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 The Umbrella Academy: Celebrating The Unconventional Family

The Umbrella Academy: Celebrating The Unconventional Family

The comic book series, The Umbrella Academy, is the brainchild of writer Gerard Way (also the lead singer of My Chemical Romance) and artist Gabriel Ba. The tv series, now shooting its second season, took the comic and expanded the story with Steve Blackman (Fargo, Altered Carbon) as the showrunner.

This unconventional family is a collection of sorts. Chosen from thousands of children born on the same day, their father ‘adopted’ seven of them from around the world, discovered they each had special talents, and called them the Umbrella Academy.

In both the series and comic, we meet the siblings when they reunite after years of being apart following the death of their father. This reluctant group of super heroes spend more time dealing with their own family dysfunction than using their talents to make the world a better place.

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One of the siblings Number 5 (The Boy) can travel through time and comes back with dire news: The world will come to an end in seven days. He sees something in the future that tears his heart out. He is determined to stop it from happening and needs his siblings help. Number 5 wants to save the world. He wants to save his family. 

Number 5’s altruistic request that his family help him save the world, puts them into conflict with who they are as a family, and who they are as individuals. They struggle with their “specialness” - their father having never taught them how to reign in their powers - and are more neurotic than ‘woke’. Their reunion is uncomfortable and fraught with sibling rivalry. Some may argue that they are not worthy of super hero status (they would agree!), and it is a very Eastern spiritual traditional concept that you clean your own house before you make any attempts to tackle the world’s problems. 

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Each sibling laments their “ability - all except one. Vanya (The White Violin, Number 7) feels like a misfit among misfits. She wishes to be like her siblings. She is a quiet, unassuming classical violinist who balks at the idea of being first chair because she has been told all her life that she is not special.

We all can relate to that and what happens to her - what we all want personally – the opportunity to prove that we are special, that we have something to offer the world. And that someone in a position of power will help showcase this innate talent. For Vanya, it is a double-edged sword. She is discovered to be the most special of all, but the one person who recognizes it also wants to use her talents for evil. 

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Klaus (The Séance, Number 4), a tormented soul, he is able to see dead people and is frequently visited upon by their deceased brother, Ben (The Horror, Number 6). By virtue of their relationship, we get a deeper understanding of the family dynamic. Ben offers Klaus insight into the world around him that Klaus is oblivious to in his constant inebriated state – and it is this relationship that shakes Klaus out of his stupor and … uses his talents for good not for evil.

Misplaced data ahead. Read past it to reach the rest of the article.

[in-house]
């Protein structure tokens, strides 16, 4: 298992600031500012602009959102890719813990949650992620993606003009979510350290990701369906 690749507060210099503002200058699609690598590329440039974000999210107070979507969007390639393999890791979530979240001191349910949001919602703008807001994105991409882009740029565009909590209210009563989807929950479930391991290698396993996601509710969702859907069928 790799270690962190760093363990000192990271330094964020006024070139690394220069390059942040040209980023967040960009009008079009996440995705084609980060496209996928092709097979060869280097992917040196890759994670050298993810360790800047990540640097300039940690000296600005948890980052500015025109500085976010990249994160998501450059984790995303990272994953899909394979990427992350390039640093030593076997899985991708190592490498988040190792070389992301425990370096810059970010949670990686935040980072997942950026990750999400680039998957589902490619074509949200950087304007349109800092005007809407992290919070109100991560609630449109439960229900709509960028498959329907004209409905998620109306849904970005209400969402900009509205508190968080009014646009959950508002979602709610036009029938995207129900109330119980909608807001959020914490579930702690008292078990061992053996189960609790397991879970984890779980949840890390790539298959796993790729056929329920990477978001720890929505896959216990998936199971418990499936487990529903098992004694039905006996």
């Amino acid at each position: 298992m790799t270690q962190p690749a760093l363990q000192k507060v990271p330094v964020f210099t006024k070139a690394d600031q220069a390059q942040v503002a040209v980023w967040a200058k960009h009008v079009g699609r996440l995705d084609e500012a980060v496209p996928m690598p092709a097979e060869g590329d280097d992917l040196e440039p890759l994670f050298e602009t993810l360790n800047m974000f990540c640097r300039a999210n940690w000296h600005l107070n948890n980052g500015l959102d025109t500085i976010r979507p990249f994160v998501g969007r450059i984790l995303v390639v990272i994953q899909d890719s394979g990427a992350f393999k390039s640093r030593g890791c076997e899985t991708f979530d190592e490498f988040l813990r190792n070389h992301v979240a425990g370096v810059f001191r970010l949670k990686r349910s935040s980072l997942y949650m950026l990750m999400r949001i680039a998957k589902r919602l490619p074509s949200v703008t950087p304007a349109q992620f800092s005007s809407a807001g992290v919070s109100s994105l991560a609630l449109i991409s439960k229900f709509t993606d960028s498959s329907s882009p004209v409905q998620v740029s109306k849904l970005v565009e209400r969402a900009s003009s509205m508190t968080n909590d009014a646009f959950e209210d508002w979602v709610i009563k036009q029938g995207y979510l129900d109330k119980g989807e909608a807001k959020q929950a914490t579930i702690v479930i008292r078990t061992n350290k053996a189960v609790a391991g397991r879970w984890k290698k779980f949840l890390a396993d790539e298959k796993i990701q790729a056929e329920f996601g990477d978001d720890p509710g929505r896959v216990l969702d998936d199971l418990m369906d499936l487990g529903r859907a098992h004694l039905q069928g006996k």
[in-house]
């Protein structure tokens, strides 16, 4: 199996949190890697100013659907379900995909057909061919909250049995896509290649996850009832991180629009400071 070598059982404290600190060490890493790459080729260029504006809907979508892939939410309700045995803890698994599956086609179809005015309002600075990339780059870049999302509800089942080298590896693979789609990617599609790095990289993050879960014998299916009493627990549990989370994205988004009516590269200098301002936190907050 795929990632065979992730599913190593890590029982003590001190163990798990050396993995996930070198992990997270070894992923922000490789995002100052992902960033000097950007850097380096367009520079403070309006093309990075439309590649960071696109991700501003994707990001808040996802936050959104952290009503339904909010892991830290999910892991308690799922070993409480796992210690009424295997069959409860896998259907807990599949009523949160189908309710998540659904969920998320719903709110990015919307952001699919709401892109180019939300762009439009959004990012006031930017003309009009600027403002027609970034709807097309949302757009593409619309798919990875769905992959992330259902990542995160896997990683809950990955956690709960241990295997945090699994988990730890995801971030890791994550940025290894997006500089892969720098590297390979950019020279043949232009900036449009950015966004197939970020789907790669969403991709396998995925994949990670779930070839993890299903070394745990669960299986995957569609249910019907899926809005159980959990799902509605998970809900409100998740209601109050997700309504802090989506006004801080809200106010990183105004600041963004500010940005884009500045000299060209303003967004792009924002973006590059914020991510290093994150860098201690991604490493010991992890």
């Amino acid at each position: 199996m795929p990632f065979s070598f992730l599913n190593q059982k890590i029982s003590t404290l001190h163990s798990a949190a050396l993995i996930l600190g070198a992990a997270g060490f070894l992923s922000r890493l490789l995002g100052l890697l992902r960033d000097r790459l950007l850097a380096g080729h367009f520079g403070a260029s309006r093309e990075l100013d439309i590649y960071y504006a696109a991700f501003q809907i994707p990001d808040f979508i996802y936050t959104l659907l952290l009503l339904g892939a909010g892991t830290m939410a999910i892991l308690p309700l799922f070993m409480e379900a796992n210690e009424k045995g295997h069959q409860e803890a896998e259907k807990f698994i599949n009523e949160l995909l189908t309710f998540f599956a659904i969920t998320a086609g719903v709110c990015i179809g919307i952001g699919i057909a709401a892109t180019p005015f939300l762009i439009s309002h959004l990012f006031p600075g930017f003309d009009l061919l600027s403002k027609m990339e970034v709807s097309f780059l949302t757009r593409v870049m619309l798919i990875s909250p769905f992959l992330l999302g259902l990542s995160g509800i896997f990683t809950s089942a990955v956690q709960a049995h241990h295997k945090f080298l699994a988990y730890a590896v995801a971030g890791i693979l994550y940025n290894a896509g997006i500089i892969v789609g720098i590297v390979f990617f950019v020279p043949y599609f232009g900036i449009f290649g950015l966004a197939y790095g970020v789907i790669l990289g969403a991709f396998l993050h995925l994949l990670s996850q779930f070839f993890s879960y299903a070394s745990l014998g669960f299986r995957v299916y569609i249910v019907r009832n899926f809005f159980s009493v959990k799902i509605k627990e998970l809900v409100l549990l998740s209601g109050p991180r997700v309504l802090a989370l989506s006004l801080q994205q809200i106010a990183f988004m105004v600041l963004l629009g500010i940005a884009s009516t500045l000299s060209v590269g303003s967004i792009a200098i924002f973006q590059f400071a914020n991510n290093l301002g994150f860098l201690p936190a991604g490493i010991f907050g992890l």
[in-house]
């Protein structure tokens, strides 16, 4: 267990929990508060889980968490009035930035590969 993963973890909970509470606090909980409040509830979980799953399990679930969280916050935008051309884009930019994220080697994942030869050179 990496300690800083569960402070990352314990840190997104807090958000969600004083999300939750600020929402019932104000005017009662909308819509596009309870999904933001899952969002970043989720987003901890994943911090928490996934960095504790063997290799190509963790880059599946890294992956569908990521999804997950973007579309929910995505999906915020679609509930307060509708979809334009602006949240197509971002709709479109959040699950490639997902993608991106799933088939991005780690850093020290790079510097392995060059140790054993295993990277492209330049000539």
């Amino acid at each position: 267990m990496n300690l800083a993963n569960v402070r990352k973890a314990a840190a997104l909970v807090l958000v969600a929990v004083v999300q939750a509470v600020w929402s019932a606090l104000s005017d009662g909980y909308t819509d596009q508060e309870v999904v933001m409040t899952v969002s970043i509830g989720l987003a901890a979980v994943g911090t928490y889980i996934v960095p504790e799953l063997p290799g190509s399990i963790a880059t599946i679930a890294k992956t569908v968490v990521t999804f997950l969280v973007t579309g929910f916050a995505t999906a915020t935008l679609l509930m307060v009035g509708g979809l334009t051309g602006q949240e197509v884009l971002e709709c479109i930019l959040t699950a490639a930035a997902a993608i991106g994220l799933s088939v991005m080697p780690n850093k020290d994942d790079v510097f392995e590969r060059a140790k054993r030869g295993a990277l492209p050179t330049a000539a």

Diego (The Kraken, Number 2), the brother who is a master at throwing knives and manipulating objects hurtling through space, seems to be always losing someone. This creates tension in his character. It occurs to me that his super power is not his knife throwing skills but his heart, and is the reason he decides to help Number 5.

The big sister, Allison (The Rumor, Number 3), in the graphic novel alters reality with the truth which is a hope that those of us who think we are “woke” have, that we will always rise to the occasion. The significance of this unusual super power is not lost on me in these times, and the fact that a woman was endowed with this kind of power is reflective of what we hope we would do – cut through the crap of life and tell the truth. 

That’s why in the tv series, it is not far-fetched that she has an over stimulated sixth sense. She worries and frets about the siblings – but Vanya most of all. This character epitomizes the “real” mother the group never had. Big sisters always take this role – sometimes to their detriment. And Allison is no exception. Her “meddling” as Vanya identifies it, kept them separate throughout the years. 

The big brother, Luther (Spaceboy, Number 1), is the most forgiving and therefore naïve of them all, making excuses for their father as to why he performed an experimental surgery that turned him into a “freak” with super-strength. 

Luther becomes the “ideal” father figure, protective, strong, stubborn. His and Allison’s “unconsummated love relationship” echoes loudly the lack of familial stability this unusual family never had with their adult parents. We all want to think our parents have only our best interests at heart, but the UA puts “father” into the villain seat. And the struggle of the siblings to come to terms with their childhood and all it entailed serves as the drama of the graphic novel and series. 

The sweetness and quirkiness of the story comes from the fact that each of them, as they move in the world as victims of villains, have their own personal reasons for doing what they do. And more than anything else, because they feel outside of everything, because they were separated and segregated by their father from the rest of humanity, they have a keen sense of loyalty. The thrust of their action is always: 

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